Raise your hand if you’ve ever been groped by the TSA. A team of researchers claim that ordinary Wi-Fi can detect weapons and explosives, and maybe it could replace TSA body searches.
The team behind the research tested 15 types of objects and six types of bags. The wi-fi system had success rates of 99% for recognizing dangerous objects, 98% for metal and 95% for liquids. When objects were wrapped inside bags, the accuracy rate dropped to about 90%. The system works by analyzing what happens when wireless signals penetrate and bounce off objects and materials.
There seems to be a new epidemic among iPhone users. Called “iPhone 7 loop disease,” it can affect older iPhone 7 and iPhone 7 Plus models.
In France, the right to disconnect from work has been solidified into law. In the El Khomri law, every employee contract must include a negotiation of obligations required of an employee regarding how connected they are outside of office hours.
A new study has found you may be suffering from excessive stress and anxiety about work expectations even if you don’t actively check work emails in your off-hours. The mere expectation of being in contact 24/7 is enough to increase strain for employees and their families, the new research suggests. In today’s ultra-connected world, with many people often getting work emails sent to their smartphones, a growing number of countries and companies are endorsing “right to disconnect” laws, recreating a much-needed boundary between work and home.
There are 75 apps in total, and the list is sure to grow once macOS Mojave is officially released this fall.
Last year, YouPorn Foresights used AI to predict what the most popular search terms would be in porn. This year the company did something similar. The data science and machine learning teams trained a recurrent neural network to look at the current most popular performer names, and have now created what science has predicted that the next generation of stars will call themselves. There are 69 names, both male and female, and the results are hilarious. As you would expect from AI, the names sound weird and goofy. My favorite names from the list are Man Master, Al Gorr (obviously my future kid), Summer Sax, and Paris Buttomina. It’s a safe-for-work list that you can check out here.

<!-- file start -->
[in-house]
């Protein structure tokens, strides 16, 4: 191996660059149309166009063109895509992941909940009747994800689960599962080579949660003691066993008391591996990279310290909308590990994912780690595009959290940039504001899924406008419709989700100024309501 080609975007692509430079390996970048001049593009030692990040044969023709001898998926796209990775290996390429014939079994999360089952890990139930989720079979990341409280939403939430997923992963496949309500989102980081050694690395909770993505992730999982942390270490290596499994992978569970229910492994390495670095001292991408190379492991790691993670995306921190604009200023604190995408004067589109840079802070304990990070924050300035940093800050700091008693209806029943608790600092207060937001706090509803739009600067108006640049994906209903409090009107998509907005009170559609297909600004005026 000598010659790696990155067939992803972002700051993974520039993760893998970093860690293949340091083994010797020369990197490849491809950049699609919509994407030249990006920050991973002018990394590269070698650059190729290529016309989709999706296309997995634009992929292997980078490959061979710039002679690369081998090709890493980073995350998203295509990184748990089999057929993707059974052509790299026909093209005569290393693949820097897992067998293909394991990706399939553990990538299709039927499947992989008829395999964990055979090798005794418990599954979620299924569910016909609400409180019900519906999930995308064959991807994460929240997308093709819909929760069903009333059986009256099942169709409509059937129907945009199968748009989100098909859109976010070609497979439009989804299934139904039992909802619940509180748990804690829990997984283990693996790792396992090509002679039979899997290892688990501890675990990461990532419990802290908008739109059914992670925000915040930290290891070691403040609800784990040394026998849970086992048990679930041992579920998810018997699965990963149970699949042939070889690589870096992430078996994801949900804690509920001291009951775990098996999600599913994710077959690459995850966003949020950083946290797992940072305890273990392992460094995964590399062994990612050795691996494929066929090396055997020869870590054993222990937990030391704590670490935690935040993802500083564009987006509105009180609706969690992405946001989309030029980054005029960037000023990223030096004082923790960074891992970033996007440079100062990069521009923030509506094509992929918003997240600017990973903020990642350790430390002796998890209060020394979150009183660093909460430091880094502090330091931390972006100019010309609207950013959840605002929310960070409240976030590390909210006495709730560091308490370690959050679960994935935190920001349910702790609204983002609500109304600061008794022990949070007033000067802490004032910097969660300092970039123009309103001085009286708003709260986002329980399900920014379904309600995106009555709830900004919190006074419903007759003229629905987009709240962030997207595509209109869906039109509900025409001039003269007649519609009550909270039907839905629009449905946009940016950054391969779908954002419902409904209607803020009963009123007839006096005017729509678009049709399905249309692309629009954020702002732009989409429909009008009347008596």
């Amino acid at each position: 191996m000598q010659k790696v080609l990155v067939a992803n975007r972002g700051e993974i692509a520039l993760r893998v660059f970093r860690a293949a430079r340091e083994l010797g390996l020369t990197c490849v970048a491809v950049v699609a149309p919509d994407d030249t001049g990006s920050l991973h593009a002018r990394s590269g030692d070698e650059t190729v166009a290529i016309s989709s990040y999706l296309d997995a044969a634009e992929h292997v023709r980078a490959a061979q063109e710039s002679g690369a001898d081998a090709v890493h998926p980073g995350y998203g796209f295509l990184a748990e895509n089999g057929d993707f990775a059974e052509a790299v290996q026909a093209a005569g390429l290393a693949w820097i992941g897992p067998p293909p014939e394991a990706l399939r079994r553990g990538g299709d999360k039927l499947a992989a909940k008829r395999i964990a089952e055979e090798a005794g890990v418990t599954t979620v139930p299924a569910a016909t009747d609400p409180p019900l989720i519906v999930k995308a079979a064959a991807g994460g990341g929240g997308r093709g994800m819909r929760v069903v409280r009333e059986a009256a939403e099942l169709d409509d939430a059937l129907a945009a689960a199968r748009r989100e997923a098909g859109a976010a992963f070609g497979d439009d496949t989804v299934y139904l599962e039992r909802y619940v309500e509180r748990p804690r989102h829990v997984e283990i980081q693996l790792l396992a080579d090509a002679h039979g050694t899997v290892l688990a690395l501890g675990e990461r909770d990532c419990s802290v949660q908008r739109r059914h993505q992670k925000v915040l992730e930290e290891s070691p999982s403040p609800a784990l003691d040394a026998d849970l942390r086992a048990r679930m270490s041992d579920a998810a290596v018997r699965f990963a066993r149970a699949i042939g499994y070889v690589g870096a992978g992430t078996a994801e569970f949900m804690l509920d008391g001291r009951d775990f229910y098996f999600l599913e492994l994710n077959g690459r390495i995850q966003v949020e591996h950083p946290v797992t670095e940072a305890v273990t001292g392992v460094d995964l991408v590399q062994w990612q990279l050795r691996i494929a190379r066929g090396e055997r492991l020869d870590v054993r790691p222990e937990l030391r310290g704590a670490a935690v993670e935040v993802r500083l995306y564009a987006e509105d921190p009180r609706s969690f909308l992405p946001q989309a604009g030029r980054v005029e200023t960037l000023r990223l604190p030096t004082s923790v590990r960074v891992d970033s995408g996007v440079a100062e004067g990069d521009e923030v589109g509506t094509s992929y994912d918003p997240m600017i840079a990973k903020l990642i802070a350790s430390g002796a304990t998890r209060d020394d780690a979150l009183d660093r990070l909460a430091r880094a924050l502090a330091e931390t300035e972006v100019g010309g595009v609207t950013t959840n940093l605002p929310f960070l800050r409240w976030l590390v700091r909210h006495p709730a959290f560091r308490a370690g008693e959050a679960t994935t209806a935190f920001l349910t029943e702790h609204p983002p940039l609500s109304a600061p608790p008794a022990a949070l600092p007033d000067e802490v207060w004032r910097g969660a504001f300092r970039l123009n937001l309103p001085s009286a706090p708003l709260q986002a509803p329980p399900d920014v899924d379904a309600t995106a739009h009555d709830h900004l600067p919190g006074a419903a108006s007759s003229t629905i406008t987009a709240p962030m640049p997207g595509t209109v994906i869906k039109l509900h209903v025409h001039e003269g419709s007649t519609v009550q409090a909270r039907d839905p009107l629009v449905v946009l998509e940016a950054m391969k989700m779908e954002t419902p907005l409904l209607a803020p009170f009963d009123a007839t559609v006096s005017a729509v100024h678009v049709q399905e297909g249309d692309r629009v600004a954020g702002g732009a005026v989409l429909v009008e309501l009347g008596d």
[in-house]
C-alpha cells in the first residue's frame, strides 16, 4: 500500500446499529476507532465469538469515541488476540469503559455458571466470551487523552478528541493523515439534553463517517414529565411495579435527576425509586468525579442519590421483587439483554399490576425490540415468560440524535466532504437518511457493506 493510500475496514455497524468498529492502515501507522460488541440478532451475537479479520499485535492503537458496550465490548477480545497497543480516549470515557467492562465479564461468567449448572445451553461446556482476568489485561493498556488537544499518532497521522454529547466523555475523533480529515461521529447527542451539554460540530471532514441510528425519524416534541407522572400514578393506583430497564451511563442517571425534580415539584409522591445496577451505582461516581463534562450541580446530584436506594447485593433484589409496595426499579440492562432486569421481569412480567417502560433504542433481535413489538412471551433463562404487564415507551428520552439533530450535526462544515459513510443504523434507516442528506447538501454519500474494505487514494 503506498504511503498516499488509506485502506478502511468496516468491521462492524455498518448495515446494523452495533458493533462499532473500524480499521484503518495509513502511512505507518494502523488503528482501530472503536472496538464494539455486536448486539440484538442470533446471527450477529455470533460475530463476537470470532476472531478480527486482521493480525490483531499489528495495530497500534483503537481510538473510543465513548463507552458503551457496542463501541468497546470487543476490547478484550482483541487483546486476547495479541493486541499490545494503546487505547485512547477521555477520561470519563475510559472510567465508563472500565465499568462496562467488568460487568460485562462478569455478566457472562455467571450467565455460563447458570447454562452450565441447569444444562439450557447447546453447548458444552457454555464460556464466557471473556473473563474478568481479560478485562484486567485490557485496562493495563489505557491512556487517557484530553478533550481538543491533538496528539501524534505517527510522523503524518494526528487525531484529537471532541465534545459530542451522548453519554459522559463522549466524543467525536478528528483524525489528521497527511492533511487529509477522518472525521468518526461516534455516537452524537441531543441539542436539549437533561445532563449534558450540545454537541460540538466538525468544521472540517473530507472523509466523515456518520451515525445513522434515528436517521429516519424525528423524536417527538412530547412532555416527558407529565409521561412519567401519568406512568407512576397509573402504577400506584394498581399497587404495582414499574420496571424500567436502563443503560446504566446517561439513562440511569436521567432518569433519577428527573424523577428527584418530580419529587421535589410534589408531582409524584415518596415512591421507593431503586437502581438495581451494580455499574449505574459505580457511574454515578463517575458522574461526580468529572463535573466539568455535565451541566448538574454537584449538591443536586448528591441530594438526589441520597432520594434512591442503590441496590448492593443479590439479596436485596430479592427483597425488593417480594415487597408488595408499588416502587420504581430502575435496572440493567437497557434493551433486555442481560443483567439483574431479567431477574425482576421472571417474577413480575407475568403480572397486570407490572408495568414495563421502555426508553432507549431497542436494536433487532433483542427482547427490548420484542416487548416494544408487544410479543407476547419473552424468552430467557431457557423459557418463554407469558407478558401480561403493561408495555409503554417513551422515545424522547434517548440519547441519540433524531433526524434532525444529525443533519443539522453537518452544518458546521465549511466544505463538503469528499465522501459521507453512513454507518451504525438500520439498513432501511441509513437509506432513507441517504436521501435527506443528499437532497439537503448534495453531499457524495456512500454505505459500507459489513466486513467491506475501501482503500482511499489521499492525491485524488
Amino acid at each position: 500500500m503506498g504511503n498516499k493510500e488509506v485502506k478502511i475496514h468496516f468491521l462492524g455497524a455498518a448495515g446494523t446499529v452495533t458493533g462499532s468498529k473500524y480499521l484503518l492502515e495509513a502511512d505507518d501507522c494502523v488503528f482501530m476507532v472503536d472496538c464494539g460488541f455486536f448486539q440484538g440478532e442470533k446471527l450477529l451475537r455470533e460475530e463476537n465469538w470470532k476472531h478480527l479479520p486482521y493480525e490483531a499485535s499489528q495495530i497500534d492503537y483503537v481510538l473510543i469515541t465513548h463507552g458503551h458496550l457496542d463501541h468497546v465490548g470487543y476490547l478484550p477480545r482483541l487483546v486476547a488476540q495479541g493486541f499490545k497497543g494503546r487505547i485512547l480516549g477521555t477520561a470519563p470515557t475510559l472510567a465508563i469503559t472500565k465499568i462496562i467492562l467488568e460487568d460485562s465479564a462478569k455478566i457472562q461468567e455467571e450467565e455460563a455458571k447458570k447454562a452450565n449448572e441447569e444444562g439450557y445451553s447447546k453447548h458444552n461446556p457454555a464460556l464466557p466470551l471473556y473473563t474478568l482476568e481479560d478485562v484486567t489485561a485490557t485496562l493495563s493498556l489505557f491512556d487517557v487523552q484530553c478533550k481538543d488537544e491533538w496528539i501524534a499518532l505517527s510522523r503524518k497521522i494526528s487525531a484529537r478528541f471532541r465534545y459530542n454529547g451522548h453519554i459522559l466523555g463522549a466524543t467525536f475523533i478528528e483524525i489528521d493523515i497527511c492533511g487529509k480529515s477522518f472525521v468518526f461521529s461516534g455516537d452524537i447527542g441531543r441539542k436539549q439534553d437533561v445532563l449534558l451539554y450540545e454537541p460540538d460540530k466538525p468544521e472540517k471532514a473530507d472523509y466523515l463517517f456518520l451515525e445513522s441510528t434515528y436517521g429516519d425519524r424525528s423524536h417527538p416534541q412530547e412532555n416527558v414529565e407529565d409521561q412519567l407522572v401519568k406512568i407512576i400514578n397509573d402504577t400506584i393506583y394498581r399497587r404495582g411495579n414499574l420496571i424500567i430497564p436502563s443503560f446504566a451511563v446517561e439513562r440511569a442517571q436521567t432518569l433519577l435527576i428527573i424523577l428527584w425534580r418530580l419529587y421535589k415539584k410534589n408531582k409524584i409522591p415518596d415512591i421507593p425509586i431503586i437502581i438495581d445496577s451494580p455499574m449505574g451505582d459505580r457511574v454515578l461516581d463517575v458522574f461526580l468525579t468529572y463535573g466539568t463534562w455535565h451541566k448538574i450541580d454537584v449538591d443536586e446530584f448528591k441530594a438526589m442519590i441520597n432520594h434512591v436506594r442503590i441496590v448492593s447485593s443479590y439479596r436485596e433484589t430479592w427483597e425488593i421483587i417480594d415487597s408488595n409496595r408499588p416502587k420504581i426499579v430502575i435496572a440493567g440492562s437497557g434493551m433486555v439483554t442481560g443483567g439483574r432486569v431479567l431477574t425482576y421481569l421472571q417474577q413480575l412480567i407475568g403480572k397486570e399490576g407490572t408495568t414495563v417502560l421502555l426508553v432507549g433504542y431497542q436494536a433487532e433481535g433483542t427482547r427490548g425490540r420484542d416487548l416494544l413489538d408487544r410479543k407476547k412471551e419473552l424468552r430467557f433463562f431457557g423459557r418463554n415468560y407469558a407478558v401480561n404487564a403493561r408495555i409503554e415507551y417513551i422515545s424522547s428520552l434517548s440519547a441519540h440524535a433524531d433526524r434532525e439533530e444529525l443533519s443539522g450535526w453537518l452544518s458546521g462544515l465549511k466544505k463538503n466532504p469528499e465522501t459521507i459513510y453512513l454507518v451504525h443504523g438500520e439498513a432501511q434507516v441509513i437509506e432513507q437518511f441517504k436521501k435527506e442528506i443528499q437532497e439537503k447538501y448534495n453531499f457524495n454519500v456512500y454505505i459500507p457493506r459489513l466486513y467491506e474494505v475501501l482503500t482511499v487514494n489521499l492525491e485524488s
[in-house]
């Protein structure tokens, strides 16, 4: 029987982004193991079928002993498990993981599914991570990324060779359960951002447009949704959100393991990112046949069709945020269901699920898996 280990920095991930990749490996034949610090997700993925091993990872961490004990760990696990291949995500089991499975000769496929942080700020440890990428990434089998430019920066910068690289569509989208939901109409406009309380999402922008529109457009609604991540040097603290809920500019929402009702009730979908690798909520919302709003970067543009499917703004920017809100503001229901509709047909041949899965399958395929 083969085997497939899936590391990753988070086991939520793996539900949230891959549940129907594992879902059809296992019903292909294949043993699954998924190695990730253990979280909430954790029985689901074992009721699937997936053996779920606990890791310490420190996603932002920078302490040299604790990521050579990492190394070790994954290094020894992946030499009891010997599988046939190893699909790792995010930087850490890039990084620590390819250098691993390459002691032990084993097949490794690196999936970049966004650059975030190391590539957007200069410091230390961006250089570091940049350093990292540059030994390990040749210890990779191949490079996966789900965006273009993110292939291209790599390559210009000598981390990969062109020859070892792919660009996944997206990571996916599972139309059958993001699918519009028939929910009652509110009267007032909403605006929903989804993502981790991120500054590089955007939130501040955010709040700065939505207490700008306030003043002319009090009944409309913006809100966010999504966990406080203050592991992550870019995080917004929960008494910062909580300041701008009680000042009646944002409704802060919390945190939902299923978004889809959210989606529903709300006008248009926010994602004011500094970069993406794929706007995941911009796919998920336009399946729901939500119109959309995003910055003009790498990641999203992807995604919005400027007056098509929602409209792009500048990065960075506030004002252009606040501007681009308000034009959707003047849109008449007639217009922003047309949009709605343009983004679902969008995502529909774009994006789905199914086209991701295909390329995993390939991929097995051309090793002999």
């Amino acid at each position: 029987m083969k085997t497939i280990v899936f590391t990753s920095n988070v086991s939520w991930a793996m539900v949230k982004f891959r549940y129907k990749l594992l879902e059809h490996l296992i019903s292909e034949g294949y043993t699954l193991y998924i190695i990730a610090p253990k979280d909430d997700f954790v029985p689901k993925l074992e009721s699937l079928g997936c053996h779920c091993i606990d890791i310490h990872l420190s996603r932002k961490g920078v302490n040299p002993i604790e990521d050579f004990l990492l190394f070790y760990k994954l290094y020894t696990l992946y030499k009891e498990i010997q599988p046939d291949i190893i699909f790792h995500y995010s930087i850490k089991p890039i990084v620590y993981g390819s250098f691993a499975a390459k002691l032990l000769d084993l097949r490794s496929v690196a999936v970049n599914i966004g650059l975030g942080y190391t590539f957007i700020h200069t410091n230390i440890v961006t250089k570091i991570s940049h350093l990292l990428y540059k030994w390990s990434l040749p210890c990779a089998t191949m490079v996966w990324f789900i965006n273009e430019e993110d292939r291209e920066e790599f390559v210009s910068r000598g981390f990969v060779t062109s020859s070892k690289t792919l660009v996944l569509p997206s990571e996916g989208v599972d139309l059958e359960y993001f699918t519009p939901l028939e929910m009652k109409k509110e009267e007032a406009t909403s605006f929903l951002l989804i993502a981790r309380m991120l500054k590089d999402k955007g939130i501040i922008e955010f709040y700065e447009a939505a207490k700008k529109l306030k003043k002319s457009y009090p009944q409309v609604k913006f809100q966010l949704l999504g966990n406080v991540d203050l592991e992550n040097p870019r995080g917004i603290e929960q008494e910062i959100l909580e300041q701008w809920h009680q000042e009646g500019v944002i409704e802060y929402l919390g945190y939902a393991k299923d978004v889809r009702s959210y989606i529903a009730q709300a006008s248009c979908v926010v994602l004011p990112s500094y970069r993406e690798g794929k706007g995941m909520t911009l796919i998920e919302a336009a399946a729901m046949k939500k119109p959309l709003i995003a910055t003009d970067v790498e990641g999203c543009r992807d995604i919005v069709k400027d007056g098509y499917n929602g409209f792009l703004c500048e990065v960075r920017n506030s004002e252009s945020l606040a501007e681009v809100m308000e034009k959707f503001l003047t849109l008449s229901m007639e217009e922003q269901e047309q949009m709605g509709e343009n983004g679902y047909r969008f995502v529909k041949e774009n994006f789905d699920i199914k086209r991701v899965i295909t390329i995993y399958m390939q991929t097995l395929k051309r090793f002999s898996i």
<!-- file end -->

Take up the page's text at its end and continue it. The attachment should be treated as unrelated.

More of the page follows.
Apple creating its own chips could help it protect its intellectual property, as well as keep it tightly integrated with the rest of the system.
Wired offers a fascinating behind-the-scenes article about the “ultra-pure, super-secret sand” we use to create iPhones.
Spruce Pine, it turns out, is the source of the purest natural quartz—a species of pristine sand—ever found on Earth. This ultra‑elite deposit of silicon dioxide particles plays a key role in manufacturing the silicon used to make computer chips. In fact, there’s an excellent chance the chip that makes your laptop or cell phone work…
I agree with Jeremy Horwitz when he writes that Siri on macOS “barely registers as a feature.” He specifically refers to the Hey Siri functionality though. I’ve used Siri once or twice on my Mac when it first came out, but that’s it.
Apple first added “Hey Siri” — a voice trigger for the assistant — to iOS devices four years ago. Since then, I’ve found that I can consistently rely upon it for basically three things: to tell me the time, to recite the most basic weather when I’m in bed, and to stop or start playback on my office’s infrequently used HomePod. On occasion, I ask it to do more, but frequently have to ignore or manually correct its irritatingly wrong responses.
Voice control is not a good interface for a computer, at least in my life.
It’s called Natural Cycles, and it uses a woman’s basal body temperatures to determine fertility.
On August 25 Apple is opening an Apple Store in Kyoto, Japan. It will be the company’s 504th location worldwide and its ninth Japan Apple Store.